Tributes have been paid to veteran photographer Ibrahim “Abes” Muhammed, who has been called the ‘People’s Photographer’ who was intensely passionate about his work.
Well known local photographer Robert Daniels said, “Abes was the first social media photographer as we know it now. He has been around for literally decades as he was taking pictures around the age of 14 years old, some say he was born with a camera in hand as you would very seldom find him without his ‘partner’,
“Abes can be traced to the Clay House, Incubator etc. He was, as far as I know, covering the reggae and dancehall scene. He would be using film back then taking photos, developing them himself and return the next week with photos in hand.
“He often grew with his clientele taking pictures as teen, to adults and their families then their children and soon their families. He had a constant source of clients through the years.
“He was definitely the first social photographer for online web presence with BermyNET.com as far as 1999. He was a freelance photographer also shooting for PalmRock Entertainment, Black and Coke and Vybez Alliance/VA Online which he shot as a full time photographer over the recent years. He knew a lot of reggae music history and knew artists, Dj’s and musicians.
“He was the “People’s Photographer’ if you will,” added Mr Daniels.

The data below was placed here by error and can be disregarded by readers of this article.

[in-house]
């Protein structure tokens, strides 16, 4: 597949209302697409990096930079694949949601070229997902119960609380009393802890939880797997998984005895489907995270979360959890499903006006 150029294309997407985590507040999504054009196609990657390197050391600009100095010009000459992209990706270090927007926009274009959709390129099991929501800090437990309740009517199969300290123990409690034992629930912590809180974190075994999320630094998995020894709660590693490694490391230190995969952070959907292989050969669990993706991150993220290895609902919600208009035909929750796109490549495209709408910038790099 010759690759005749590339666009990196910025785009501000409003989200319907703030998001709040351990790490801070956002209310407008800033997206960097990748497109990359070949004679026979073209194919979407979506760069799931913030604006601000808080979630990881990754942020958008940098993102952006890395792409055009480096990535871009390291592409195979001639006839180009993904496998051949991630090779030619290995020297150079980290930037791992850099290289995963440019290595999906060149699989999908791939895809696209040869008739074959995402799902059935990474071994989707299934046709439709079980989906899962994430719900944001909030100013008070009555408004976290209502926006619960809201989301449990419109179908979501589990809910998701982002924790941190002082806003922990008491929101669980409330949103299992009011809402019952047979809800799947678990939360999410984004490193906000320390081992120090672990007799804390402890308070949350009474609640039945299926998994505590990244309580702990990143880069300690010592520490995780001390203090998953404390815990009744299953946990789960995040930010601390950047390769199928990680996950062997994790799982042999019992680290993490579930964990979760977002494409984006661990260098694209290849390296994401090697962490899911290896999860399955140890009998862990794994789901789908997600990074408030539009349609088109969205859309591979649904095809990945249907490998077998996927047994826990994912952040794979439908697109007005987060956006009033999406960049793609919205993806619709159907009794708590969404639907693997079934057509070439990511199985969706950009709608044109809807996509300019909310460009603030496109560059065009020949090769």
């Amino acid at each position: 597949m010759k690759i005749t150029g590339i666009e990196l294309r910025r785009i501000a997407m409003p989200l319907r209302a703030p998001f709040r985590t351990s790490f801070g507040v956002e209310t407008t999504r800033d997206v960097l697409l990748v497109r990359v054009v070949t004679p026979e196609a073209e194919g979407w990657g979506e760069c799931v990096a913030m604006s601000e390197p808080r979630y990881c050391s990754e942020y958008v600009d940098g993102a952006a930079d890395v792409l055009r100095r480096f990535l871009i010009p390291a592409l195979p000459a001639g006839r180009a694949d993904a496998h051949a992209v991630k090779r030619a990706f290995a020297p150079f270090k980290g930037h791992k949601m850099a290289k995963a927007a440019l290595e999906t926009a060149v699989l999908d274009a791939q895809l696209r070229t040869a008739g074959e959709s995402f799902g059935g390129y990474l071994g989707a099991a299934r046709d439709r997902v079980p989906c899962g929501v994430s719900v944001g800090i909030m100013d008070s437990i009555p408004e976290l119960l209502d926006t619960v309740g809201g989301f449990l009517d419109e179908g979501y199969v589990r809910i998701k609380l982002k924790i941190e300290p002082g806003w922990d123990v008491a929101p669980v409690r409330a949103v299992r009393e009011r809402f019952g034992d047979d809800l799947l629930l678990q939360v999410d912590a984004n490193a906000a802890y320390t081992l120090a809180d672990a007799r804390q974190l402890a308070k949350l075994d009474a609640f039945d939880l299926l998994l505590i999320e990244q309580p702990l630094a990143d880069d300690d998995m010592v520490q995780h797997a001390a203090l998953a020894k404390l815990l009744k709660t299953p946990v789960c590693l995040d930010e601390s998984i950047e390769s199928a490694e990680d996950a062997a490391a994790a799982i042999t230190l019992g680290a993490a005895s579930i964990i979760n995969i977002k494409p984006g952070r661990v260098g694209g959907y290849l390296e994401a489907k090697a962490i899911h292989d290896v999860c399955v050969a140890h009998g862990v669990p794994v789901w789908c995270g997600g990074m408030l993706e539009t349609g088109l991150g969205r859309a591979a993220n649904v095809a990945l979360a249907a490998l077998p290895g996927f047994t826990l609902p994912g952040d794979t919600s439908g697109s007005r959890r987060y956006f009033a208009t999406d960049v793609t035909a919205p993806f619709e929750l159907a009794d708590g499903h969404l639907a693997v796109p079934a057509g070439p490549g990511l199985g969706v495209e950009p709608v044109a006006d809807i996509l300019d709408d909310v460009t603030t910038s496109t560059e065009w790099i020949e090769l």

Brenton Richardson from BermyNet also paid tribute to the veteran photographer, saying: “The first time I saw Abes was at the Clayhouse Inn. It was a Saturday night and Playbwoy had managed to pack the house yet again.
“Just off to my right a flash had gone off and there was Abes, standing in front of a young lady, camera in his right hand and with his left he was rifling through his camera bag. A few seconds later he seemed to have found what he was looking for and handed a small folder to the young lady. She opened the folder, looked at the images inside and smiled.
“Over the next 16 years Abes and I would not only work together, but become friends. His love for photography was something I admired. The joy he experienced while taking photos and the elation of seeing the final product was infectious. The happiness of those he captured was just further icing on an already perfectly crafted cake.
“Abes was a giant to me. He was so at home behind the lens and he inspired me with his tireless work ethic. We often spoke for hours on end. Sometimes because we were deep in meaningful conversation, and other times because he was just ranting about something while I waited for weekly images for BermyNET. But at the core was always the photography.
“For me it always felt like Christmas morning when Abes would have new images fresh from an event. He would say things like “Aye buh ya gonna love these ones,” and I would smile, race inside and start getting them ready to share with the world.
“Today even though he is gone his legacy will not soon be forgotten. His body of work will be appreciated by thousands for the ages. If you’ve had your “Photo By Abes” taken, consider yourself lucky, lucky enough to have had a moment captured by someone as passionate as he.
“And no matter what name you knew him by, Abes, my friend, you’ll always be Juan Ovakind. Rest in peace brother,” added Mr Richardson.
Qian Dickinson from VAonline said, “Abes was the most dedicated and hardest working person I’ve ever met, and you’d seldom see him without his camera. His lens was transparent, he had a gift of making people smile and made a living capturing moments that will forever be cherished. He was ‘Juan Ova Kind’ and will be missed dearly ”
- Photos courtesy of Robert Daniels